Nobel Peace Price Recipient Discusses War Crimes in the AI Era

The Sutardja Center for Entrepreneurship and Technology welcomed Oleksandra Matviichuk, recipient of the 2022 Nobel Peace Prize, to discuss the role of artificial intelligence in war crimes in Ukraine, the global implications of disinformation, and human rights.

On April 16, 2024, The Sutardja Center for Entrepreneurship and Technology (SCET) hosted an event titled “Tracking War Crimes in the AI Era. The Race to Record History and Keep it Intact.” Gigi Wang, Industry Fellow and Faculty at SCET, moderated an insightful panel discussion with esteemed panelists Oleksandra Matviichuk, leader of the Centre for Civil Liberties and 2022 Nobel Peace Prize Recipient, Alexa Koenig, adjunct professor at UC Berkeley School of Law and co-faculty director of the Human Rights Center Investigations Lab, and Gauthier Vasseur, executive director of the Fisher Center for Business Analytics at the Haas School of Business. 

Tracking War Crimes in the Age of AI

“We find ourselves in a digital world polluted with lies.”

Oleksandra Matviichuk 

Artificial Intelligence has profoundly transformed the legal landscape of justice and accountability in the context of war crimes. Until now, victims of war crimes have fought in vain for justice as perpetrators evade prosecution. Now, what previously required expensive tools and extensive coding has been made accessible through a simple natural language query – this revolutionary advancement will allow for the collection of war crime data at a much larger scale, enhancing its accessibility and reliability. With these powerful digital technologies at our fingertips, leaders are better equipped to fight for justice on behalf of victims at the individual level. However, such an operation will require the implementation of global infrastructure and careful regulation, as well as measures to address the psychosocial toll of graphic content.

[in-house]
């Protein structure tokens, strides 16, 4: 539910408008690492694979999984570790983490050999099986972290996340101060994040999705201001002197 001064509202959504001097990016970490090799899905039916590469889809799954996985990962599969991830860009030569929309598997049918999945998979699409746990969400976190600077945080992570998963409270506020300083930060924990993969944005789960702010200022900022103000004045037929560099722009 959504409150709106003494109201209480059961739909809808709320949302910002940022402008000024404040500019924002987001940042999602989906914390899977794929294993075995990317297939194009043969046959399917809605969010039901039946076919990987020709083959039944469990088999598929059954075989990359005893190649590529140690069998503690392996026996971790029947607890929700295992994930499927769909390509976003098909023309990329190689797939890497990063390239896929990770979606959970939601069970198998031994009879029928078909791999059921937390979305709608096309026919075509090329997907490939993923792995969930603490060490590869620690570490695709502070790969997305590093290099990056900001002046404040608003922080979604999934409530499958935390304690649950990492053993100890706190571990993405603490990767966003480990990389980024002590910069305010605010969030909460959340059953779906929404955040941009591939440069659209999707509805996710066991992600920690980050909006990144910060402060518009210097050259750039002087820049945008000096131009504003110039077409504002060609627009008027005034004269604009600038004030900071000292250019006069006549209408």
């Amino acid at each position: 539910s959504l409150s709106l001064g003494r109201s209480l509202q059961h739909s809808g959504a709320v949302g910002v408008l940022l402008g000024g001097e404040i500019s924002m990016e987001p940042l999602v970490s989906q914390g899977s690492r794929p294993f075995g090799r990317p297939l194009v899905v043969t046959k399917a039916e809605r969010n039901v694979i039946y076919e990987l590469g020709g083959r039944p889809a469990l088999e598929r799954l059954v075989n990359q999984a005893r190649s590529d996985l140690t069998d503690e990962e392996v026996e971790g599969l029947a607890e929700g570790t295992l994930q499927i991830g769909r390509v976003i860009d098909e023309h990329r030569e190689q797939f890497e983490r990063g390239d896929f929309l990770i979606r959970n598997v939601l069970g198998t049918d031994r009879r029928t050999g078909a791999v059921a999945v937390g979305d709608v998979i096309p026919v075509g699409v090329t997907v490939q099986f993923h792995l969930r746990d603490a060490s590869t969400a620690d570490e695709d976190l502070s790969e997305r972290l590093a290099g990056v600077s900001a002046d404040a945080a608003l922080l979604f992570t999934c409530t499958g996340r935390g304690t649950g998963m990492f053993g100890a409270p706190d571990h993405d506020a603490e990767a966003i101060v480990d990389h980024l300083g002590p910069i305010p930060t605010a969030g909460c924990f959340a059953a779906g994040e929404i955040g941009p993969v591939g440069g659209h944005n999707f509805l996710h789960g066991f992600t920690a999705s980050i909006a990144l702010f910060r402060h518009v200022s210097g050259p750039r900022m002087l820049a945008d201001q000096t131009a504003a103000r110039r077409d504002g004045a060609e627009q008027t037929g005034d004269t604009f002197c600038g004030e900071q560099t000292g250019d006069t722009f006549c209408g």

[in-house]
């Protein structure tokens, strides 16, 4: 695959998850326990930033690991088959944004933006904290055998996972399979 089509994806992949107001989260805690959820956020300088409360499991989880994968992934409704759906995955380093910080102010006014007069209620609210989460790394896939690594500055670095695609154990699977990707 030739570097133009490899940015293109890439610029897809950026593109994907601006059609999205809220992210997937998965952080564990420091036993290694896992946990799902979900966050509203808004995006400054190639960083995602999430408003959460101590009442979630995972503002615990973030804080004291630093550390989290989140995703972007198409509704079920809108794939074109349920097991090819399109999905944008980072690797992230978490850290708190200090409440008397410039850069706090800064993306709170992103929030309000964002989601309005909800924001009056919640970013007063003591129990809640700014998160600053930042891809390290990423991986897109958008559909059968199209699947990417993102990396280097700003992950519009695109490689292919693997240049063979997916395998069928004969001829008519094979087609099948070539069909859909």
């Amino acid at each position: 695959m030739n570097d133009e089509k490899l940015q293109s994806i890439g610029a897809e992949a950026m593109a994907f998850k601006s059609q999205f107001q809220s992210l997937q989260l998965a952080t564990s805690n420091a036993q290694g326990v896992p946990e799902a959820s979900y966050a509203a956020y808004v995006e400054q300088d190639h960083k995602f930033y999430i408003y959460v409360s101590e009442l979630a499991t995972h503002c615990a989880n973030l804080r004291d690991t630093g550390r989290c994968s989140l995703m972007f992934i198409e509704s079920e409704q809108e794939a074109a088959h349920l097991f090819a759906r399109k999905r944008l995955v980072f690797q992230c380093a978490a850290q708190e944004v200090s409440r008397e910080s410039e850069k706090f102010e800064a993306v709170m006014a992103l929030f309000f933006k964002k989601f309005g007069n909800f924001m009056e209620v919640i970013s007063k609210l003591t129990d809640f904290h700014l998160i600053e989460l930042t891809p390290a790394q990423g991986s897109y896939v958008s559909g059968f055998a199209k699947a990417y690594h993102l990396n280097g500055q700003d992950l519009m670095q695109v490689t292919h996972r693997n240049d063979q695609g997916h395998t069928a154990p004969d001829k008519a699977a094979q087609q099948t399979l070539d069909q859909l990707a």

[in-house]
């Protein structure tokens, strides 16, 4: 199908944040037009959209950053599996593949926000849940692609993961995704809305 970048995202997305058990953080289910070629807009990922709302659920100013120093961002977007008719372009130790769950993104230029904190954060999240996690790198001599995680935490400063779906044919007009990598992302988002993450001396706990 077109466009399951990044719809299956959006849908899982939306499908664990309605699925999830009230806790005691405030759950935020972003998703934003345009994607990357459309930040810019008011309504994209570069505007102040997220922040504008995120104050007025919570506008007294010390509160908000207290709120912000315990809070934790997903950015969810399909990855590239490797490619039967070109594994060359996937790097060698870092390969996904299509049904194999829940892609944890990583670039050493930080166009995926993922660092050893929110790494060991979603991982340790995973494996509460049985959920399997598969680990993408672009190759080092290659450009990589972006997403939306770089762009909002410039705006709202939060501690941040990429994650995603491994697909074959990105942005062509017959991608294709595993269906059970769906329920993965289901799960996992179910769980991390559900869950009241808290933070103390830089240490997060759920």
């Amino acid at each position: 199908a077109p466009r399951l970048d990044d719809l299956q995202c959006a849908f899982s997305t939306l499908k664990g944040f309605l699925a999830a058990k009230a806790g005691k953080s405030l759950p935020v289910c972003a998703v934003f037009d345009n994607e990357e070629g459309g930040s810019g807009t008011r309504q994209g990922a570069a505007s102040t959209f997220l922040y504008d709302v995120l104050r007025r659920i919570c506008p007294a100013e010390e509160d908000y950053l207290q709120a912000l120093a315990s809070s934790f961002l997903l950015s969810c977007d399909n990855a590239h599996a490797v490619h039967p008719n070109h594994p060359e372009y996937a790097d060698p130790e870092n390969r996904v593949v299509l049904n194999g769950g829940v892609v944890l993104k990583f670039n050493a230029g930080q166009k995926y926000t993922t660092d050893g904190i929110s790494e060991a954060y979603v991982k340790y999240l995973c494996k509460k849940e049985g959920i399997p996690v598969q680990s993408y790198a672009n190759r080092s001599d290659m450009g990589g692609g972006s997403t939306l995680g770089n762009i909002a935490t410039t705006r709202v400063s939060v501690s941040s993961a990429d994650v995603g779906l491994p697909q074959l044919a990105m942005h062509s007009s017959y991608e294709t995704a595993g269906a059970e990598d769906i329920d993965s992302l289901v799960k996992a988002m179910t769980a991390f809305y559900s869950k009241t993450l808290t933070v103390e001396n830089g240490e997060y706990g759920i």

Gigi Wang, Alexa Koenig, Oleksandra Matviichuk and Gauthier Vasseur discuss the impact of AI on war crimes and human rights.

AI is a double-edged sword – the power of these technologies, while offering revolutionary solutions to age-old problems, has also opened doors to uncharted, treacherous digital territory. In particular, deepfakes – computer-generated images generally created with malevolent intentions – have undermined the integrity of information during war. Audio deepfakes pose an especially hazardous threat, as there are fewer points of verification than in images. Moreover, the speed at which social media algorithms disseminate disinformation has debilitating geopolitical consequences. By the time disinformation is debunked, it is already too late. The prevalence of “weapons of mass disinformation” threatens the trustworthiness of the facts from two sides: not only do deepfakes perpetuate violence and distrust, but they undermine legitimate content when people dismiss authentic content as fake.

Building Trust in Our Leaders and the Facts

“It’s time to take responsibility.”